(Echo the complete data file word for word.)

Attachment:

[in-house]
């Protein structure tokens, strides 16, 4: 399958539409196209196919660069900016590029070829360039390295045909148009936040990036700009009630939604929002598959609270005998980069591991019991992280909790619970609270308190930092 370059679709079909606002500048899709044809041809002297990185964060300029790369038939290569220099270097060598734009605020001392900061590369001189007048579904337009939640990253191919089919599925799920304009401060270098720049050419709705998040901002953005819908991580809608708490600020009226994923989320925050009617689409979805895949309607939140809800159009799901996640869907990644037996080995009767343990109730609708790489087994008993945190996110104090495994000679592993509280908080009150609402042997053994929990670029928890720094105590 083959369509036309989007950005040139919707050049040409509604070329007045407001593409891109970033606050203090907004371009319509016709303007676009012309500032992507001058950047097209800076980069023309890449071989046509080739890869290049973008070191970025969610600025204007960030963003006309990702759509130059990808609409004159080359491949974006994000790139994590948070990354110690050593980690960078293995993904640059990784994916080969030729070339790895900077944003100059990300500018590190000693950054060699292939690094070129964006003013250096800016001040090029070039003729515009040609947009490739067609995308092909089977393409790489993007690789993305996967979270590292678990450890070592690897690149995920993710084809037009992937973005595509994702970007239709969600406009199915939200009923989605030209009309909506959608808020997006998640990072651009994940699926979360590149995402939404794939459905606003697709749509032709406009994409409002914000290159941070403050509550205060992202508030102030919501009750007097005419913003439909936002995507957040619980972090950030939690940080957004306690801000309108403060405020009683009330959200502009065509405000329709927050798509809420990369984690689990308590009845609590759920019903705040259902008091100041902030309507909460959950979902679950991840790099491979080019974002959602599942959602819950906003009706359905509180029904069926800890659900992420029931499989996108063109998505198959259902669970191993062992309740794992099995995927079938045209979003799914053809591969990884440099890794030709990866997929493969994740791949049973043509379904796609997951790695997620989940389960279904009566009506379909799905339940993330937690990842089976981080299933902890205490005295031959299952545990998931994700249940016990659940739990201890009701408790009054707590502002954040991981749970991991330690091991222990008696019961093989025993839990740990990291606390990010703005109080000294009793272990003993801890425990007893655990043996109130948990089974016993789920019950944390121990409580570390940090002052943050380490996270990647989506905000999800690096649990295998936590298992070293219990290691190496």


[in-house]
């Protein structure tokens, strides 16, 4: 399958539409196209196919660069900016590029070829360039390295045909148009936040990036700009009630939604929002598959609270005998980069591991019991992280909790619970609270308190930092 370059679709079909606002500048899709044809041809002297990185964060300029790369038939290569220099270097060598734009605020001392900061590369001189007048579904337009939640990253191919089919599925799920304009401060270098720049050419709705998040901002953005819908991580809608708490600020009226994923989320925050009617689409979805895949309607939140809800159009799901996640869907990644037996080995009767343990109730609708790489087994008993945190996110104090495994000679592993509280908080009150609402042997053994929990670029928890720094105590 083959369509036309989007950005040139919707050049040409509604070329007045407001593409891109970033606050203090907004371009319509016709303007676009012309500032992507001058950047097209800076980069023309890449071989046509080739890869290049973008070191970025969610600025204007960030963003006309990702759509130059990808609409004159080359491949974006994000790139994590948070990354110690050593980690960078293995993904640059990784994916080969030729070339790895900077944003100059990300500018590190000693950054060699292939690094070129964006003013250096800016001040090029070039003729515009040609947009490739067609995308092909089977393409790489993007690789993305996967979270590292678990450890070592690897690149995920993710084809037009992937973005595509994702970007239709969600406009199915939200009923989605030209009309909506959608808020997006998640990072651009994940699926979360590149995402939404794939459905606003697709749509032709406009994409409002914000290159941070403050509550205060992202508030102030919501009750007097005419913003439909936002995507957040619980972090950030939690940080957004306690801000309108403060405020009683009330959200502009065509405000329709927050798509809420990369984690689990308590009845609590759920019903705040259902008091100041902030309507909460959950979902679950991840790099491979080019974002959602599942959602819950906003009706359905509180029904069926800890659900992420029931499989996108063109998505198959259902669970191993062992309740794992099995995927079938045209979003799914053809591969990884440099890794030709990866997929493969994740791949049973043509379904796609997951790695997620989940389960279904009566009506379909799905339940993330937690990842089976981080299933902890205490005295031959299952545990998931994700249940016990659940739990201890009701408790009054707590502002954040991981749970991991330690091991222990008696019961093989025993839990740990990291606390990010703005109080000294009793272990003993801890425990007893655990043996109130948990089974016993789920019950944390121990409580570390940090002052943050380490996270990647989506905000999800690096649990295998936590298992070293219990290691190496």